My grief and unease faded as I wandered around Sighnaghi, the fresh air and new surroundings doing wonders for my mood. I found a small church and sat in the courtyard, enjoying the garden and the brickwork as I soaked in my surroundings. Georgians began to file into the building, more parishioners than usual, and I remembered it was the Sabbath. Soon, the sound of singing began to emanate from inside, so I eased open the heavy wooden door and stepped inside.
Georgian polyphonic singing is listed as a piece of ‘intangible cultural heritage’, and predates Christianity in the region. It’s fascinating to listen to, and there’s no better place to do so than in a Georgian Orthodox cathedral. The acoustics afforded by the stone chambers are amazing, and the overall effect will leave you with goosebumps. I closed my eyes and breathed in, feeling the sharp tang of candle smoke burn my nostrils. This… this was my passion.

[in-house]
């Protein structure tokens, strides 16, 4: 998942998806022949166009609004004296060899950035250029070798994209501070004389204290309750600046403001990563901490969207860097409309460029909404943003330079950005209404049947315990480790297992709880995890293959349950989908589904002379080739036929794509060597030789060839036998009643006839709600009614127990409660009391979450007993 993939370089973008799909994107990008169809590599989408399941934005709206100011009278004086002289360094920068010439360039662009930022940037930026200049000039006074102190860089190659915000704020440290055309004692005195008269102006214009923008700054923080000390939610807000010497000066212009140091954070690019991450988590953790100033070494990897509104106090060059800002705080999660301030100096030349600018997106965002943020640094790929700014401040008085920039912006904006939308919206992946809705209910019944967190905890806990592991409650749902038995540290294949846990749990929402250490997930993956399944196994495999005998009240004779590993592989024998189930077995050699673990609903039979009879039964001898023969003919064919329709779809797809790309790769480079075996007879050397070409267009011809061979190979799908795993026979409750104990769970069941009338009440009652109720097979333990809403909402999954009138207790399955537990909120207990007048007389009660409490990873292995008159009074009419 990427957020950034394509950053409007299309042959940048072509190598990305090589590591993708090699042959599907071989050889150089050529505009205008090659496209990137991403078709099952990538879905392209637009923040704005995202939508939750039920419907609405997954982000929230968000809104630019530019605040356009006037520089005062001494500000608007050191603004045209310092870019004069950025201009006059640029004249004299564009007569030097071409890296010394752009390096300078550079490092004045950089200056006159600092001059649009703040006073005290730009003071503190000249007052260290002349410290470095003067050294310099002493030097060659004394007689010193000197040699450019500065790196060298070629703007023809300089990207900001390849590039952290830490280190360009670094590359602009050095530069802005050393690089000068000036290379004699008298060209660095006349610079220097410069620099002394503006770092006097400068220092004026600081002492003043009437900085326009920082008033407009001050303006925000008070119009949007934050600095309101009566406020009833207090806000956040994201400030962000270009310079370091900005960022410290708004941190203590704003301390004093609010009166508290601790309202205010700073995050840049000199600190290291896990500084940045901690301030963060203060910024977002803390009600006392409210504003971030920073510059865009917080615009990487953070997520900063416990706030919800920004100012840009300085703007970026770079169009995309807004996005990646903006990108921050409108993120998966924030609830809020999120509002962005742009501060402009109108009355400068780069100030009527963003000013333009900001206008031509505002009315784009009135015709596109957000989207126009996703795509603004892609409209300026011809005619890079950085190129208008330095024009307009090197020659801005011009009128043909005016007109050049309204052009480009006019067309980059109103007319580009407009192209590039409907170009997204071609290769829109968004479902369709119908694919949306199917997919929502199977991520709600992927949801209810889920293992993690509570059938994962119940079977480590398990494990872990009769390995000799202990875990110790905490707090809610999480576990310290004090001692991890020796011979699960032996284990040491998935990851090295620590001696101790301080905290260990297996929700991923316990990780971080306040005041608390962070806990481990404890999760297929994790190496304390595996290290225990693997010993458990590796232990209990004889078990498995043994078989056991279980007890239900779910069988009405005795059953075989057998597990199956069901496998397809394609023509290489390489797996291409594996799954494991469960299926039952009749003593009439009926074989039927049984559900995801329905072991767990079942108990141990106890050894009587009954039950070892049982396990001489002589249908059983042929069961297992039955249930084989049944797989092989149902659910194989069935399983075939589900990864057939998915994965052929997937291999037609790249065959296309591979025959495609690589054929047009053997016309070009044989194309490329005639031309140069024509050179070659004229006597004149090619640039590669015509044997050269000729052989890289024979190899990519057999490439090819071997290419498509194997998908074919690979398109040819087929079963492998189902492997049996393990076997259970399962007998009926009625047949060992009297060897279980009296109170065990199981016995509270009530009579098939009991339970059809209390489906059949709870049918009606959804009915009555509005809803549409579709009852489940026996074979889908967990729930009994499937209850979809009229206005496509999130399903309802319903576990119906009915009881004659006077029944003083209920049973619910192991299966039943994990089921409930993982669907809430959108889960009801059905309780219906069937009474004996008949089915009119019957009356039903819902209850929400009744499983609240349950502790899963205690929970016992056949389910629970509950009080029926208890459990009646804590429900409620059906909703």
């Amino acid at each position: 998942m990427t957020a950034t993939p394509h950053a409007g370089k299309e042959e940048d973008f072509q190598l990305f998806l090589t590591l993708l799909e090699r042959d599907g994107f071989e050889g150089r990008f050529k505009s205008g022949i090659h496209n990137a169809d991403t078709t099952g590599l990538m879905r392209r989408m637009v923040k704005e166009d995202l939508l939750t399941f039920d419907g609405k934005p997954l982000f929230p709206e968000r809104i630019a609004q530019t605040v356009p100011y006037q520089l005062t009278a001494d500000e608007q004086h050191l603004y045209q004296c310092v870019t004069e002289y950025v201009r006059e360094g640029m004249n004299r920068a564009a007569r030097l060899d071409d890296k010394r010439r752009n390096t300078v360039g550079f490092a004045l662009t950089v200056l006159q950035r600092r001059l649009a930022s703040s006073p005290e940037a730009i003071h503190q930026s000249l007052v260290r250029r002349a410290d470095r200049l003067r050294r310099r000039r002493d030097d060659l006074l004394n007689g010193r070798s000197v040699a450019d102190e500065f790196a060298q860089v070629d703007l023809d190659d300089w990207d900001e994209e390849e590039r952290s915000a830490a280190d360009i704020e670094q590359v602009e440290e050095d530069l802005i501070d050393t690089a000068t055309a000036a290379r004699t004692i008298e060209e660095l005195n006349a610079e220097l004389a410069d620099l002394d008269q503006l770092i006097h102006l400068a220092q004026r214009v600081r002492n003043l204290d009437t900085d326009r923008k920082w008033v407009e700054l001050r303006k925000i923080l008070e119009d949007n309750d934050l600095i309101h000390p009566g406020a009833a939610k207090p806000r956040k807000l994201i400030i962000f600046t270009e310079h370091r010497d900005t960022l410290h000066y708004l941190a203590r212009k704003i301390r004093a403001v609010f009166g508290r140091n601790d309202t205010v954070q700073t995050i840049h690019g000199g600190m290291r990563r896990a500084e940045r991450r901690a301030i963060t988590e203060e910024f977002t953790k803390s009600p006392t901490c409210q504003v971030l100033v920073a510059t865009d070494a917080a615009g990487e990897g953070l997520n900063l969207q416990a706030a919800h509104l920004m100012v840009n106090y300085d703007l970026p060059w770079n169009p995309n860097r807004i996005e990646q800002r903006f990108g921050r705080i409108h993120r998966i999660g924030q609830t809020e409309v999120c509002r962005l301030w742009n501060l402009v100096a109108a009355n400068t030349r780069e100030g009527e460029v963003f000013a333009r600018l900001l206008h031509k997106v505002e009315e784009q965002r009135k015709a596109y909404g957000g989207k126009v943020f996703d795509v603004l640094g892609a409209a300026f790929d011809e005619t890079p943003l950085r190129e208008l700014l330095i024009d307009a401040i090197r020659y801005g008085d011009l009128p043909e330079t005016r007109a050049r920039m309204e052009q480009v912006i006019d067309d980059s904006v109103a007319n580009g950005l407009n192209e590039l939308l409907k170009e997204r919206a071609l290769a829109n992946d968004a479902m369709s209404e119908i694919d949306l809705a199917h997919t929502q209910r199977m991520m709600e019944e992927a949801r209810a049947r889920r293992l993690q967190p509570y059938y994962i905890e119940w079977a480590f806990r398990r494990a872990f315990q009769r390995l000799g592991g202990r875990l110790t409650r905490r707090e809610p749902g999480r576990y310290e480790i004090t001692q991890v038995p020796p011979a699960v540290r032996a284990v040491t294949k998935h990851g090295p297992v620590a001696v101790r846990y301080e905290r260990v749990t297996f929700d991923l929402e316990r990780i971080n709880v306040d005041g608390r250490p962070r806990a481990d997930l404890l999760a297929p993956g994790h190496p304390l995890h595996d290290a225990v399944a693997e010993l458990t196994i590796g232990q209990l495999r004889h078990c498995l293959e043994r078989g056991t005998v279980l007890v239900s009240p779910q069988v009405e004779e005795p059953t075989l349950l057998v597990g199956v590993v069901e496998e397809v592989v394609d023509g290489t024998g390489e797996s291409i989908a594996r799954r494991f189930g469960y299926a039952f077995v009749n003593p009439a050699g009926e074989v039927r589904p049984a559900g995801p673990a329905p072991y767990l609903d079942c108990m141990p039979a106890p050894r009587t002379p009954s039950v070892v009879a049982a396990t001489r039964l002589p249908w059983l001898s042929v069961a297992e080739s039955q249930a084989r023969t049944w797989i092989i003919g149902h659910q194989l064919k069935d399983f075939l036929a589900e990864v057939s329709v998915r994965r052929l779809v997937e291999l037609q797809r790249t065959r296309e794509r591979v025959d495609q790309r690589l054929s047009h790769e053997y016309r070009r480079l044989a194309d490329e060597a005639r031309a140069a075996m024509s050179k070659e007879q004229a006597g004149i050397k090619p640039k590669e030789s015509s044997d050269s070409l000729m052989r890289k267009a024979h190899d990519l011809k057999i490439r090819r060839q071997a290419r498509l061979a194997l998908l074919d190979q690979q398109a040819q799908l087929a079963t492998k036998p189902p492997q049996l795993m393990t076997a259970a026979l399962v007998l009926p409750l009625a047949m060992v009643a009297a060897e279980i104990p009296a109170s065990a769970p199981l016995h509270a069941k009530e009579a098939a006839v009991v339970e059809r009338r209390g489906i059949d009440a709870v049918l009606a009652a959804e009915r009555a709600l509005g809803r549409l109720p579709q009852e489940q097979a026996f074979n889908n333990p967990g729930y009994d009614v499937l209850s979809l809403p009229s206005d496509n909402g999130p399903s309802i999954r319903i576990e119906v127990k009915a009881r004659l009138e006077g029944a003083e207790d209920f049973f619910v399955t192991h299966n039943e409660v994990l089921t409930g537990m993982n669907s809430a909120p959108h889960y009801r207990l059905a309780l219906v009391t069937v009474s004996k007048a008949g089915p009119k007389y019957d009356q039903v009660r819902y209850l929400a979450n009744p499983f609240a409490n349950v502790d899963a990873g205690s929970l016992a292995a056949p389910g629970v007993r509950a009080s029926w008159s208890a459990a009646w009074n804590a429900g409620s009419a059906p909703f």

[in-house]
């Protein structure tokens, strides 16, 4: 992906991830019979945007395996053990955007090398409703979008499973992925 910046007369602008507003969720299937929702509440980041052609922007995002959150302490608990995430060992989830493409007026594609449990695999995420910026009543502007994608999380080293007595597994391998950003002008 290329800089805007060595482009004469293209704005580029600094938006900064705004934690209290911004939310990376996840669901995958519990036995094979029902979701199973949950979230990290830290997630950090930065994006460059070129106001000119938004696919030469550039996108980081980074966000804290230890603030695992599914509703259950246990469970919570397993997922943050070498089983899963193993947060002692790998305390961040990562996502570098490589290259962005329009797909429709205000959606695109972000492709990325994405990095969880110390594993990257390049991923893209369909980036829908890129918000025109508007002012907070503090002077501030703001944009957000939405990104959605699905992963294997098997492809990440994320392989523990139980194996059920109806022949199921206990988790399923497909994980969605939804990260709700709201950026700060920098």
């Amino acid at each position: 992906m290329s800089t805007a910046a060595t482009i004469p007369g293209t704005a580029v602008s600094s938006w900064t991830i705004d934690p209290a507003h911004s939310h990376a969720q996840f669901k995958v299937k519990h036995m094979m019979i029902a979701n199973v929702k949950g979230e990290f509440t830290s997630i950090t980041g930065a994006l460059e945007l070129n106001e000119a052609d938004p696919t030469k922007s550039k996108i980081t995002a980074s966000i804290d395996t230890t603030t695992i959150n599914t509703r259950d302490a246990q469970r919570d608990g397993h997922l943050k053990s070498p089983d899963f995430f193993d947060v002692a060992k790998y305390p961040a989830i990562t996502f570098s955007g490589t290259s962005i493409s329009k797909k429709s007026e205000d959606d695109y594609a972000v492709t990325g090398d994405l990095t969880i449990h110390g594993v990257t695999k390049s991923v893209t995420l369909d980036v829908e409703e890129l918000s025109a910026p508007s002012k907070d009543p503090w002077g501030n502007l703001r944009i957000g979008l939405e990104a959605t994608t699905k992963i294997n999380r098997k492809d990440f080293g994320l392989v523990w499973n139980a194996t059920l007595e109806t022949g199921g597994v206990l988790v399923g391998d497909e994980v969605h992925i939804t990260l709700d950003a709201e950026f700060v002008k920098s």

Exploring new cultures. Experiencing new things. Making the most of my life, however short or long it might be.
There was a class Cody and I took together in high-school where we watched the movie Dead Poets Society. In it, Robin Williams teaches his class about the Latin saying, ‘Carpe diem’, or ‘Seize the day’. We were so inspired by it that we adopted it as our mantra and used it to push each other to pursue our dreams.
I think Cody embraced it more than any of us, so tenacious was he in pursuit of his passions — whether they be baseball, acting, the culinary arts, or the love he had for his fiance, Alicia.
When I left Sighnaghi Monday morning, the fog had lifted. I saw then the rooftops of the city I’d spend the last two days exploring — so different when seen in sunlight.
I thought of something then. The city itself hadn’t changed, merely my perception of it had. The fog had kept my focus inward, smothered and dampened my senses so that I could only see a few meters in front of me. Grief has had a similar effect, making me focus on the pain and loss instead of the bigger picture. And the way to get past them, both the fog and the grief, is with time and a little bit of sunshine.